Fibromyalgia, otherwise spelled out as FM or FMS, is popularly characterized by a chronic discomfort caused by allodynia – a typically painful response to pressure. It affects 2-4% of the current world population, with a 9:1 female to male occurrence ratio.
For its many symptoms, there is no known definite cause for Fibromyalgia. Experts believe, however, that whatever leads to the development of the condition include psychological, neurobiological, genetic, and environmental factors. Continue Reading →
Last month, we focused on how important sleep is in the management of the fibromyalgia (FM) and the relationship between sleep dysfunction and Restless Leg Syndrome. Now that it’s clear that the sleep and FM pairing is so important, how can we improve sleep quality? As stated last month, FM and sleep dysfunction go hand in hand and is a consistent complaint of the FM patient. The need to establish better “sleep hygiene” has been found to be one of the most important treatment strategies for those suffering from FM. This can help decrease pain, fatigue, and the “fibro fog” that is often described that impairs the ability to concentrate and work efficiently. Listed below are some sleep strategies that work very well, all you have to do is try them!
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- SLEEP QUANTITY: The advice is to only sleep as much as is needed to feel refreshed and alert the following day. Getting too much sleep does not equate to good quality sleep. In fact, reducing the time in bed seems to improve the quality of sleep, as excessively long periods of time in bed result in fragmented, superficial or shallow sleep and doesn’t allow one to enter the deeper, restoring stages of sleep.
Fibromyalgia (FM) management can be as difficult as making a definitive diagnosis. FM is characterized by generalized body aches and feeling exhausted, and yet, in spite of the exhaustion, the inability to sleep is a “classic” FM complaint. Some have referred to FM as “blowing a fuse” or as an “energy crisis,” as more energy is expended than what’s being made. FM sufferers, as well as the caregivers, know how physically and mentally difficult it is to manage this controversial condition. Many management strategies that have been published; SHINE is one approach. SHINE stands for Sleep, Hormones, Infections, Nutritional supplements, and Exercise. By focusing treatment strategies on these 5 areas, significant benefits can be achieved.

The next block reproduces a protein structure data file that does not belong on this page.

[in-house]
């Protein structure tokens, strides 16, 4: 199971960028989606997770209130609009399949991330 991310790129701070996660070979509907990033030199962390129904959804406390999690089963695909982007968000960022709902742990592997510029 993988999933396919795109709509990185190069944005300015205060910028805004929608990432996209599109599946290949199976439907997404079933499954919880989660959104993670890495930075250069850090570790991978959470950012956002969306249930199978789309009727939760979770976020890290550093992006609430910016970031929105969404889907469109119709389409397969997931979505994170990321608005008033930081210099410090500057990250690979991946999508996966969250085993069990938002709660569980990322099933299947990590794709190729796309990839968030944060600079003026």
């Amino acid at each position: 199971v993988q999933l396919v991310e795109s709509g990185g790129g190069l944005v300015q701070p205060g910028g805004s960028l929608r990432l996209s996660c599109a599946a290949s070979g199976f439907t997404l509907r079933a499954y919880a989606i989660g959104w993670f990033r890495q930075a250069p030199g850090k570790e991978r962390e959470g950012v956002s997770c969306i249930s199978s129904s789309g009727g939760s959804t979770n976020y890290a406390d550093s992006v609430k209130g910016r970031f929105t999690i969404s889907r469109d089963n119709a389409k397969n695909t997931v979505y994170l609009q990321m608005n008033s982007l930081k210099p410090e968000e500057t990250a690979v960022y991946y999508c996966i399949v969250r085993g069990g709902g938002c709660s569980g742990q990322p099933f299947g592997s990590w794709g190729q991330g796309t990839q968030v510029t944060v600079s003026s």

SLEEP: Some feel this is the most important problem to manage in order to gain control of FM. If we cannot reach “deep sleep,” (which is the sleep stage that is usually reached after about the 4th hour into sleep) then the body cannot fully rest. When discussing sleep problems with the FM patient, it is common to hear them say, “…I wake up every 1-2 hours and can’t get back to sleep for at least 15-30 minutes.” Continue Reading →
Fibromyalgia (FM) is a disorder that includes widespread musculoskeletal pain along with fatigue, sleep disturbance, memory changes, mood changes and more. Studies show that FM amplifies or increases painful sensations by changing the way the brain processes pain signals. FM is NOT a psychological disorder that only people with a troubled past or present acquire. Nor is it due to being inactive or lazy. If ANY doctor suggests that, PLEASE find a different doctor who understands the pathogenesis of FM. Unfortunately, this can be a challenge!
FM symptoms can begin after a physical trauma, surgery, an infection and/or after a significant stress experience. Continue Reading →
Fibromyalgia (FM) and sleep dysfunction seem to go hand in hand. In fact, most people who have FM complain of problems associated with sleeping. Sleep problems can include difficulty falling asleep with or without waking up one to multiple times a night. Also, the inability to reach “deep sleep” results in waking up un-restored. People with fibromyalgia frequently state, “… I feel exhausted when I wake up; I have no energy.” They often feel more tired in the morning, and many go back to sleep during the day to ease their fatigue. Another common FM complaint is having great difficulty concentrating during the day, often referred to as, “…fibro fog.” Other sleep disorders such as sleep apnea and restless leg syndrome are also often associated with FM. Restless legs syndrome (RLS) is a neurologic disorder that is characterized by an overwhelming urge to move the legs at rest, thus interfering with sleep. Continue Reading →